For many years, theatrical paints were sold as dry powdered pigment. You bought bags or boxes of twenty or thirty colors, stored them in bins, and mixed them dry to get the shade you wanted. I'm not kidding. Then you made up some “size water,” which was a watered-down hide glue kept warm in a heating pot, and mixed the pigment into it. You were literally gluing the pigment onto the surface.
Traditionally, set designers have mixed their own colors when doing a rendering or a model, just like when an artist paints a canvas. In fact, we use the same paints artists do. Then, when we hand the design over to a scenic shop, we usually include a “painter's elevation” for each major piece, with carefully labeled swatches of the colors we mixed so the scenic artists will know what we had in mind. A faux brick wall, for instance, could have seven or eight colors: two or three (mixed wet on the surface) for the brick color itself, two for the mortar, and two or three more for the spatter and shadow lines.
Then the scenic artists take each swatch and mix however much paint is needed for that particular purpose; it could be anywhere from a pint to ten or twenty gallons. Some of these colors will be opaque and others will be thin washes, and others could be anywhere in between. Each color is then named or numbered so everyone will know what goes where.
Since the artists' paints we use are invariably different from the scenic paints used in the shop, we don't bother to write down the formula for each color. But that's not necessary anyway, since good scenic artists take great pride in being able to match whatever colors the designer throws at them.
Unfortunately, one of the drawbacks of some theatrical paints is that they have components such as casein (which is a milk or soy derivative) in the binder, which means that if they're left exposed to air for too long, they develop a smelly layer of nasty gunk on top. Once you scoop out the “biology experiment” and remix the paint, however, it's usually fine.
Although using theatrical paints exclusively is a set designer's (or scenic artist's) dream, the reality is that very often these are used in conjunction with regular paints in order to save money. We often use wall paints as primers or base coats, or, in some cases, mix some theatrical paint into them to “punch them up.”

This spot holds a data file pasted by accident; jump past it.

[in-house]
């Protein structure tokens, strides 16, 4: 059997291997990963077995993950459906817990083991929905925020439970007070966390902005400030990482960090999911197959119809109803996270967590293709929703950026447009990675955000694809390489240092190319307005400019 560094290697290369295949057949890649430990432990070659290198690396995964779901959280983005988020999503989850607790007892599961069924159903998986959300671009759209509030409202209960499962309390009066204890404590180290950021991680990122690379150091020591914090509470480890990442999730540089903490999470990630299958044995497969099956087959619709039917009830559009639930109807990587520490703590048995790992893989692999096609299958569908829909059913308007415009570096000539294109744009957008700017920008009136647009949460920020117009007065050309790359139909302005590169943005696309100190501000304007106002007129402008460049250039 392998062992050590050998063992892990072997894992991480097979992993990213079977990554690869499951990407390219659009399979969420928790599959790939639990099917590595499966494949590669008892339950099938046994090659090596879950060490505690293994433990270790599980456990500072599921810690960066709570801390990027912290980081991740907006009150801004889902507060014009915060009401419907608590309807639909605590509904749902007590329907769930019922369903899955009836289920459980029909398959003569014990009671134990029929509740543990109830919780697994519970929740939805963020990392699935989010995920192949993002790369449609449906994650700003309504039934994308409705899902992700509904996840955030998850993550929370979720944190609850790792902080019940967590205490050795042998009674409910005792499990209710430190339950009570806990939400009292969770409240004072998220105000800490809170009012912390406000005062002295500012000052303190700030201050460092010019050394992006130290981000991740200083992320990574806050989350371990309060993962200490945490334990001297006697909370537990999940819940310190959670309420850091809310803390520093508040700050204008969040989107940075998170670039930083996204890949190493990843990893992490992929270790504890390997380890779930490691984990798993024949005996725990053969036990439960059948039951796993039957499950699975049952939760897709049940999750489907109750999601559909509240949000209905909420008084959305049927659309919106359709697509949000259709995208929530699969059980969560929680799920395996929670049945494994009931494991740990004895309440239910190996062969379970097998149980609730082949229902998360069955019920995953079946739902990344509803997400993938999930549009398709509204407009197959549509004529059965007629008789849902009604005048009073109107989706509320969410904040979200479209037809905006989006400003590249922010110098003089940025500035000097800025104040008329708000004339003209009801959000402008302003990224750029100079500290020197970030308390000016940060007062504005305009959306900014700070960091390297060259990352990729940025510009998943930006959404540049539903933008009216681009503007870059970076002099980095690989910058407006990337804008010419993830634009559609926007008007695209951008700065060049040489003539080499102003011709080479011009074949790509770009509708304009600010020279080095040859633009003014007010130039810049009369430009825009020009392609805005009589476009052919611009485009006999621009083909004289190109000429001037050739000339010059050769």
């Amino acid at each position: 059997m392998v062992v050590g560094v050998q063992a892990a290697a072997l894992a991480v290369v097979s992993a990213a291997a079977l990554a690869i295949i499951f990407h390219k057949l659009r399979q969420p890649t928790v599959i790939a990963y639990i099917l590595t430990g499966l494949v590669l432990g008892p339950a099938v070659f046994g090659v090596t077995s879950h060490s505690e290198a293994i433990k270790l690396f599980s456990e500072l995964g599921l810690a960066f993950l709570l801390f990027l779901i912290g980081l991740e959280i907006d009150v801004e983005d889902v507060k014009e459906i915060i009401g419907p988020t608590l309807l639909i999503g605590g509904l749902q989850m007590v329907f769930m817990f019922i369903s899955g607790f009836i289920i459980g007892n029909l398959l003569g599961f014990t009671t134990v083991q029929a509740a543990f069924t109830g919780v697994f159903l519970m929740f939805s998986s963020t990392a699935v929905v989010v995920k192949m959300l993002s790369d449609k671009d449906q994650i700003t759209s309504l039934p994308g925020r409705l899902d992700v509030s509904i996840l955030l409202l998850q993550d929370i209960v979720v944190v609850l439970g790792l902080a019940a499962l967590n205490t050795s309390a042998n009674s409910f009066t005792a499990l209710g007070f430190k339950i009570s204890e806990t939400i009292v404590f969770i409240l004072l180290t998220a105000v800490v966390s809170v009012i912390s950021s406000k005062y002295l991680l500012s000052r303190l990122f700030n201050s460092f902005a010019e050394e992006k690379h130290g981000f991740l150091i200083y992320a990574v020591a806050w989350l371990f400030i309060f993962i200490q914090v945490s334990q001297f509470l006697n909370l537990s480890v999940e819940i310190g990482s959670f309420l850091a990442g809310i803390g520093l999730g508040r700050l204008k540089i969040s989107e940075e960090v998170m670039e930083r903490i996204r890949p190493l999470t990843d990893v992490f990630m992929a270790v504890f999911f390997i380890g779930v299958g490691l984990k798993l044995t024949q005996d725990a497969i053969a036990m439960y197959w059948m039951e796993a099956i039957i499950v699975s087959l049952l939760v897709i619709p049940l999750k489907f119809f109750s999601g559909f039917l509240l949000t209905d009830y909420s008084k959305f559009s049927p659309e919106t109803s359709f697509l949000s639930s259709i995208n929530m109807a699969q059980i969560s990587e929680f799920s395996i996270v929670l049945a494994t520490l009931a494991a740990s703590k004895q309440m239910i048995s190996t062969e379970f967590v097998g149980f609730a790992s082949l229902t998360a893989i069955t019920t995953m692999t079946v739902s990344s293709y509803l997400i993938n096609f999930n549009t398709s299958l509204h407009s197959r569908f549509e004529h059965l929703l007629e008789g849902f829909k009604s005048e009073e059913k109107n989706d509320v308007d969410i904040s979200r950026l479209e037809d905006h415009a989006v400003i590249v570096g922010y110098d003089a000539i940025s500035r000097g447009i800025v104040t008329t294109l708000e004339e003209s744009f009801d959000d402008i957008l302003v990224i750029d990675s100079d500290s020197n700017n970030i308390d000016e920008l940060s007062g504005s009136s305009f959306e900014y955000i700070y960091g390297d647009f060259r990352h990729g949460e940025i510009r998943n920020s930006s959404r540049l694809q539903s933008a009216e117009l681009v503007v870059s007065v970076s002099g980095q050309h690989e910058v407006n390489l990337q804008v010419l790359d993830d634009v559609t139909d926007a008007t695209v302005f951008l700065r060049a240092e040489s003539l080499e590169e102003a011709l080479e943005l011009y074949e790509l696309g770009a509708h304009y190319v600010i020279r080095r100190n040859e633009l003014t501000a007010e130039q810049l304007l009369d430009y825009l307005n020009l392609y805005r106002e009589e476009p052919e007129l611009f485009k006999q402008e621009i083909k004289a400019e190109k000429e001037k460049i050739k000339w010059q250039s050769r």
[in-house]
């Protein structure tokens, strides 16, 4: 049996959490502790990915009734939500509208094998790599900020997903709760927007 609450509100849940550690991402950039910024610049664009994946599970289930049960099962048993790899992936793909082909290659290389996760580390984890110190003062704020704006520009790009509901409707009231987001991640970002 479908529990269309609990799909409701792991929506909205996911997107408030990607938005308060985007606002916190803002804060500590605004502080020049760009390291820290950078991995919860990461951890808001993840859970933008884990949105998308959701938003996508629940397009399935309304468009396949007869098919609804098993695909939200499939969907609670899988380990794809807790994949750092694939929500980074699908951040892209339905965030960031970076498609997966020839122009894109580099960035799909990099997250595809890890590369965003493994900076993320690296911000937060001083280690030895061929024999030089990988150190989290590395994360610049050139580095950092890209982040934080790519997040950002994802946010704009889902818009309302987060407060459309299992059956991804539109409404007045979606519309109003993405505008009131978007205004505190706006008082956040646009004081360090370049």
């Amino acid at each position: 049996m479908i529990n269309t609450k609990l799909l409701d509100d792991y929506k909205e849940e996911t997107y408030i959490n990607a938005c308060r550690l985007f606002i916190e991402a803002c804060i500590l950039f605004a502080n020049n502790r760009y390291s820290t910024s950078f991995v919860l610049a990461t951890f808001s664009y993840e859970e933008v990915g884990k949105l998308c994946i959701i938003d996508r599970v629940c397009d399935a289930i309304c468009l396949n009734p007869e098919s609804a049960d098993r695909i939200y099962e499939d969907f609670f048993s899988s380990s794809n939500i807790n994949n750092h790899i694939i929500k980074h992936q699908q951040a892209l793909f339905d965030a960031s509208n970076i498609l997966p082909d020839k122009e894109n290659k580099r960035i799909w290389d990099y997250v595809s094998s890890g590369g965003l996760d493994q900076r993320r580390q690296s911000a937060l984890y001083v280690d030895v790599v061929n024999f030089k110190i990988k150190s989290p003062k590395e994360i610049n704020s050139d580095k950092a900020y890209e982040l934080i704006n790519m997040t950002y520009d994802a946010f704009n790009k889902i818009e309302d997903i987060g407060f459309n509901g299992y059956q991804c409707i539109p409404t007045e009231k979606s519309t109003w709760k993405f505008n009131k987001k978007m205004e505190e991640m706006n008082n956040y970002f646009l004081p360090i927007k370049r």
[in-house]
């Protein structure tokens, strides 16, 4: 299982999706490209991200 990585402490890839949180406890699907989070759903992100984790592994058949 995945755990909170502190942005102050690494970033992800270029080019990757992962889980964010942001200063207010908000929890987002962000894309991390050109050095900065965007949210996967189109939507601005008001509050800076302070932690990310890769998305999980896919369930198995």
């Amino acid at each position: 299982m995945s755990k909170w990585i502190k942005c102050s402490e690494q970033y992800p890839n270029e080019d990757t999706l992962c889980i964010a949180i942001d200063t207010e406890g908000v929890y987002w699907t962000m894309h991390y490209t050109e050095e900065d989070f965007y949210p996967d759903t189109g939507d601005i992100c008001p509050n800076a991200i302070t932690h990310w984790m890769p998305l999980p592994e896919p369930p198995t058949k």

Another type of paint used in theater is the good old spray can, which seems to come in more and more colors all the time. Because these tend to be expensive, however, they are usually used only for special details here and there, or for props. Personally, I tend to use them only when I need a fast-drying finish in a simple color. For instance, I've used gloss black to finish a prop candlestick telephone, and a combination of flat and gloss black on a faux camera bellows made out of pine.
I also like to use metallic spray paints now and then. For the courtroom scene in [i]To Kill a Mockingbird[/i], I wanted to have two old flagpoles, but we ended up buying new ones with very obvious plastic bases and shiny “gold” plastic toppers: an eagle and a spear. So I used two different golds, a bit of brass, and a bit of brown to give the toppers and the bases an old, dignified, “once-very-nice-but-now-dusty” look. I could have done the same thing with theatrical metallic paints and a sponge, but the spray paints were fast and clean, and they stuck to the plastic without the need for a primer.
Recently, Krylon came out with a water-based spray paint. I haven't used it yet, so I can't comment on it. But it's on my agenda.
We occasionally use other finishes (such as stains, enamels, dyes, automotive lacquers, and epoxies), for specific purposes, but, in general, the house paints, theatrical paints, and spray paints are the most commonly used.
In the next column, I'll cover brushes and other methods of applying paint.
If you have any thoughts on this article, or want to suggest some topics you'd like to see me cover in my column, feel free to PM me.